ESC’s work has been recognized on a national and local level. In 2011, ESC’s Artistic Director Tom Magill received a Justice in the Community Award from the Justice Minister David Ford, for outstanding services to the criminal justice system in Northern Ireland. ESC has worked in the criminal justice sector for over 10 years, both inside and outside prison. Tom Magill worked for 5 years in Maghaberry maximum-security prison, running drama and filmmaking workshops with prisoners, many of whom were on a basic regime and did not engage in prison work or education. Previously, he had also worked on a NI Arts Council funded project in the Maze prison which resulted in the creation of a prison theatre production of Bobby Sands’ epic poem The Crime of Castlereagh.

ESC has been working with Community and Forensic Mental Health patients on a three-year film-making project called Second Chance for Change: Including the Excluded. (2010-2013). This project challenges offenders’ attitudes to themselves, their histories, their offending behaviour and has already been proven to change individuals attitudes, reduce reoffending and greatly improve the mental health of participants.

ESC has produced a world first – Mickey B, ESC’s feature film adaptation of Macbeth, which won the 2008 Roger Graef Award for Outstanding Achievement in film at the national Arthur Koestler awards. This film has gone on to be screened internationally at film festivals and conferences and has been translated into five languages. Tom Magill is currently preparing a follow up feature film adaptation of Shakespeare’s The Tempest, to be filmed with ex-prisoners at the Crumlin Road Gaol in Belfast which is now a cultural museum.

The Netherlands

PI Vught

PI Vught has a long tradition in Art Education, for 38 years there have been art classes and for the same period we have been building a collection of ‘outsider art’. Several teachers have knowledge of recent developments like learning skills through the arts.

PI Vught is a large prison where different types of prisoners are staying, for example; psychiatric patients, ISD and long stay.

We offer music and art classes.

Vught would like to participate to learn how different types of artistic media can work. Also to see how other teachers embed art and what goals they have and can achieve with the prisoners. We have a tradition with painting which is very often an individual process and we are interested in learning from others more about working with groups, using theatre as an art form.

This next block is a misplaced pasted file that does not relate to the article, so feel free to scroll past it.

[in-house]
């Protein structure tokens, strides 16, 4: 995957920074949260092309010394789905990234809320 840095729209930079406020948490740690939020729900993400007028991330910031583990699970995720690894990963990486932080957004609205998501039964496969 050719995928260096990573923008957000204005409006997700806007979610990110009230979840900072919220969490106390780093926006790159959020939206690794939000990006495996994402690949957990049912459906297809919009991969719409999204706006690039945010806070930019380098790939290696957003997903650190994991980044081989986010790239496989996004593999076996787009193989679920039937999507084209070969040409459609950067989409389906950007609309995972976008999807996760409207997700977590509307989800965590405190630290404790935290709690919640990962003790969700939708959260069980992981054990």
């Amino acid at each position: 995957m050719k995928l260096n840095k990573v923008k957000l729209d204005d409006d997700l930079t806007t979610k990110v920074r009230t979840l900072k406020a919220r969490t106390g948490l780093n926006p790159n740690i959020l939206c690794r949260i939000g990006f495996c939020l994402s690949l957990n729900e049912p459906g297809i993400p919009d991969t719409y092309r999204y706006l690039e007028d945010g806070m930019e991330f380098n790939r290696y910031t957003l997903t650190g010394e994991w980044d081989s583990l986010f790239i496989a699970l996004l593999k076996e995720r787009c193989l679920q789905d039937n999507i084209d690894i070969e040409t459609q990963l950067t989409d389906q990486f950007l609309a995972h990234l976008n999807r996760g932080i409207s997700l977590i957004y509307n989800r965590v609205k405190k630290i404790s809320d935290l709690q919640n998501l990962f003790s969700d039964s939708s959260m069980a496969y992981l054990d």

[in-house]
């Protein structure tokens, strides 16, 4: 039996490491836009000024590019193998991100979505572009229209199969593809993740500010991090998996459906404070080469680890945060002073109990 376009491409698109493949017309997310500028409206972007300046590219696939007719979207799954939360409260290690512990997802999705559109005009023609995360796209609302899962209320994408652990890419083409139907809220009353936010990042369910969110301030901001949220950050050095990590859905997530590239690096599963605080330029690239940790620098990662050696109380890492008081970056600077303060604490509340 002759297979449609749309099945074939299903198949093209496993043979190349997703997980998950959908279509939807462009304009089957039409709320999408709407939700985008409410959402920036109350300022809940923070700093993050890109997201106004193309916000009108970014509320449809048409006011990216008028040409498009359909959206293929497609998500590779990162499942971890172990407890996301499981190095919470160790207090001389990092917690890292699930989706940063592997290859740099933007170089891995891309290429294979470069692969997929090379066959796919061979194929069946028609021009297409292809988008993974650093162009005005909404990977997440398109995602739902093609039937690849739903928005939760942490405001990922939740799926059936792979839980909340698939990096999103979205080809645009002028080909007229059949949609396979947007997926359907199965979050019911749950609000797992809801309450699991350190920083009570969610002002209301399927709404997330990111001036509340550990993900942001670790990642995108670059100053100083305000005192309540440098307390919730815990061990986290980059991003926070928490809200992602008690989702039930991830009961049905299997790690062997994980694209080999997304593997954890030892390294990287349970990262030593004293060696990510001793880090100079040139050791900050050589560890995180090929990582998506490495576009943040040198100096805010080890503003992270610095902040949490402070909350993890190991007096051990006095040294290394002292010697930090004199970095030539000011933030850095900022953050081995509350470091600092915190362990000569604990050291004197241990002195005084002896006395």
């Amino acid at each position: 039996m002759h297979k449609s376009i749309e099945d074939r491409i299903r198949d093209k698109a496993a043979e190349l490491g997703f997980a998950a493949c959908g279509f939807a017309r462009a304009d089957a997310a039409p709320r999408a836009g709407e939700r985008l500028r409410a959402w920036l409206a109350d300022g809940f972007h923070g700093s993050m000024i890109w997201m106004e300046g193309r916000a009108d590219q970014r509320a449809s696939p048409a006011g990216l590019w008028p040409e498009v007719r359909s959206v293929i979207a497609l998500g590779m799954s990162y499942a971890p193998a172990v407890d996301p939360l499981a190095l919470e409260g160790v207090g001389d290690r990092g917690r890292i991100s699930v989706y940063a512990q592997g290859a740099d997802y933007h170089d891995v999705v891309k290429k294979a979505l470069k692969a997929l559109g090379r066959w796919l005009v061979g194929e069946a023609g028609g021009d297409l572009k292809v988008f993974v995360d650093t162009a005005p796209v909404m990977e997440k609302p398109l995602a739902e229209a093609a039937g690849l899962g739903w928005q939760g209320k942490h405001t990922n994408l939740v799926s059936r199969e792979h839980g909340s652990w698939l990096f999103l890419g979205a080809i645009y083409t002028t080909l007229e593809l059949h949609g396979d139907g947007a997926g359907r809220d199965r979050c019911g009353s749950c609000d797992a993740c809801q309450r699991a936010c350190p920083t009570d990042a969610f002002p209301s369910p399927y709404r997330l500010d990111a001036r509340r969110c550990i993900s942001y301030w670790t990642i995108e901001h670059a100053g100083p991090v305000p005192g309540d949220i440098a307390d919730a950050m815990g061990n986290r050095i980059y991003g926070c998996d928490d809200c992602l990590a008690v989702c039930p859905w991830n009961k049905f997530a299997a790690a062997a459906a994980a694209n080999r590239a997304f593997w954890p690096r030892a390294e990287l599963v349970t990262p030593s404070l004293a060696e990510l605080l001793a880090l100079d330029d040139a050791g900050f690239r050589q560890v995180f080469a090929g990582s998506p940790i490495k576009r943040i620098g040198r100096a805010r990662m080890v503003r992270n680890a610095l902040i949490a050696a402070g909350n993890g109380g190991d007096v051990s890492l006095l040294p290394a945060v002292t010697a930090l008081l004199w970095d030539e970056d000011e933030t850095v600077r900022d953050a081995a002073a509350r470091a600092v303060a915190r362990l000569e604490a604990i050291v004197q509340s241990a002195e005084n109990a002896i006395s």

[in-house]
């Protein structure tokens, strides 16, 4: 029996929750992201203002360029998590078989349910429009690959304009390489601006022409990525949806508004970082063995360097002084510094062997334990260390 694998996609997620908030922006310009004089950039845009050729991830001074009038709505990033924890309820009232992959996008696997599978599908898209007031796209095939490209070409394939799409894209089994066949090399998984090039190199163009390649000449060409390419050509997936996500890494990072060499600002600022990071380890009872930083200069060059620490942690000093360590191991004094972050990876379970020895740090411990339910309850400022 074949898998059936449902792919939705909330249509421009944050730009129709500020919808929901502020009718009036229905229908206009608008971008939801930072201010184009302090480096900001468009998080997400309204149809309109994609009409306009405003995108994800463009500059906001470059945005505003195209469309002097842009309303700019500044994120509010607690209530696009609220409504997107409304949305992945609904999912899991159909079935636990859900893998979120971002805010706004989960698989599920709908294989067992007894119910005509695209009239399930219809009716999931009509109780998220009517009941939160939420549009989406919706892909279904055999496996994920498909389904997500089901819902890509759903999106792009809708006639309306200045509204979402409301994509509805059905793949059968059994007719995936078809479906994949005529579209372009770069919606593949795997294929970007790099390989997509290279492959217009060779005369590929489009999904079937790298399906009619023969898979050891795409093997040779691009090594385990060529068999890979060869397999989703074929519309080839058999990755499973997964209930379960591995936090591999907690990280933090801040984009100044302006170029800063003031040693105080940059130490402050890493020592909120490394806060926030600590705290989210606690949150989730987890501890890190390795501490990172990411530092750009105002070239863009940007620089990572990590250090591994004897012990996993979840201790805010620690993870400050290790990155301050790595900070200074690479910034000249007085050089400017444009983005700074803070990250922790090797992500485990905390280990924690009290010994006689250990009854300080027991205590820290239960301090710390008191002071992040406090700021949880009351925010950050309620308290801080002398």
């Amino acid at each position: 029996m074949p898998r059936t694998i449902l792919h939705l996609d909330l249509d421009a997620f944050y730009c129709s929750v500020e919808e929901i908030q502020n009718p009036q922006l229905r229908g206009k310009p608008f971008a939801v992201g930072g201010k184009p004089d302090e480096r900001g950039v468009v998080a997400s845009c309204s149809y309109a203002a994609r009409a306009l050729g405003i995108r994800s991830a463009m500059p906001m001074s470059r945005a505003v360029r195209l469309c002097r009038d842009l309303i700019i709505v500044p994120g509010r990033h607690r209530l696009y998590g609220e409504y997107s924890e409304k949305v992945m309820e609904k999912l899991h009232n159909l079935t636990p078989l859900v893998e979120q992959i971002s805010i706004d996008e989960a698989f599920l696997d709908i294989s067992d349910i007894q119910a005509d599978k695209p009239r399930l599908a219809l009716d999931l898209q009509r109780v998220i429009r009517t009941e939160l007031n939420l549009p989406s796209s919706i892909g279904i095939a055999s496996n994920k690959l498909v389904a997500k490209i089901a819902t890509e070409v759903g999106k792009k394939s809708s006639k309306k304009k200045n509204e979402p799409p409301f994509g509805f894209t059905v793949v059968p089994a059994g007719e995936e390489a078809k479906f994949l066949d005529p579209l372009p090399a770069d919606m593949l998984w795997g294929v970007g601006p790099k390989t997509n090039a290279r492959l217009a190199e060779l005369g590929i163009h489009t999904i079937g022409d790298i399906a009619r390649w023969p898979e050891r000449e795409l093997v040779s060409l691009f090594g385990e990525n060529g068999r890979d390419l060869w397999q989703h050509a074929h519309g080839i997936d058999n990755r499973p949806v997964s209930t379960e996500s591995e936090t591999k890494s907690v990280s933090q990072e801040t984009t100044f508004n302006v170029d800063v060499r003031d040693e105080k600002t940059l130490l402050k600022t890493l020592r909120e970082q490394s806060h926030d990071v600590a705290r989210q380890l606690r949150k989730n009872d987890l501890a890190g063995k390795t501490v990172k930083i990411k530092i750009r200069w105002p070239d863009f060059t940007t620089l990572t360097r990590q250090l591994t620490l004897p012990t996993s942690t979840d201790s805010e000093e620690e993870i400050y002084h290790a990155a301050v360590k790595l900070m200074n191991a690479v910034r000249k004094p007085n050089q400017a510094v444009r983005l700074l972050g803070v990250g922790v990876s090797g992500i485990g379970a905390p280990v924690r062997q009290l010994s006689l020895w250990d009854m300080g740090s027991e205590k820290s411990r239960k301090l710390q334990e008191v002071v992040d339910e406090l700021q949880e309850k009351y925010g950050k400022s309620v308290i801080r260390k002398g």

The Netherlands

Young in Prison

Young in Prison is an organisation working with young people (aged 14 – 25) at risk and in prison. Our local partners in South-Africa, Malawi and Colombia provide our target group with creative education as a means to develop life skills and employability skills. Through these project the chance of positively reintegrating back into society increases. As of 2013 we begin to work in Europe, starting with the Netherlands.

It is very important and interesting for us to take part in this learning partnership, because we still have a lot to learn from the European context on creative education in prisons. Our experience lies in developing countries so we can learn a lot from the different European partners. On top of this we find it important for us to participate in this partnership, because creative education in prison is still a niche and therefore there are no structured or official ways to interchange best practices about this. This learning partnership will give us the opportunity to get to know different best practices which in turn can improve our programmes in the Netherlands.


Plockie Centrum Edukacyjne

Plockie Centrum Edukacyjne (PCE) is a company that provides educational services to people of different age, background, abilities etc. The main field of the educational activity is language teaching. The company is also very active in other areas and institutions. One of these institutions is a prison in Plock.. PCE has been cooperating with the Penal Unit in Plock for a few years now, providing several courses both for the prison staff and the inmates.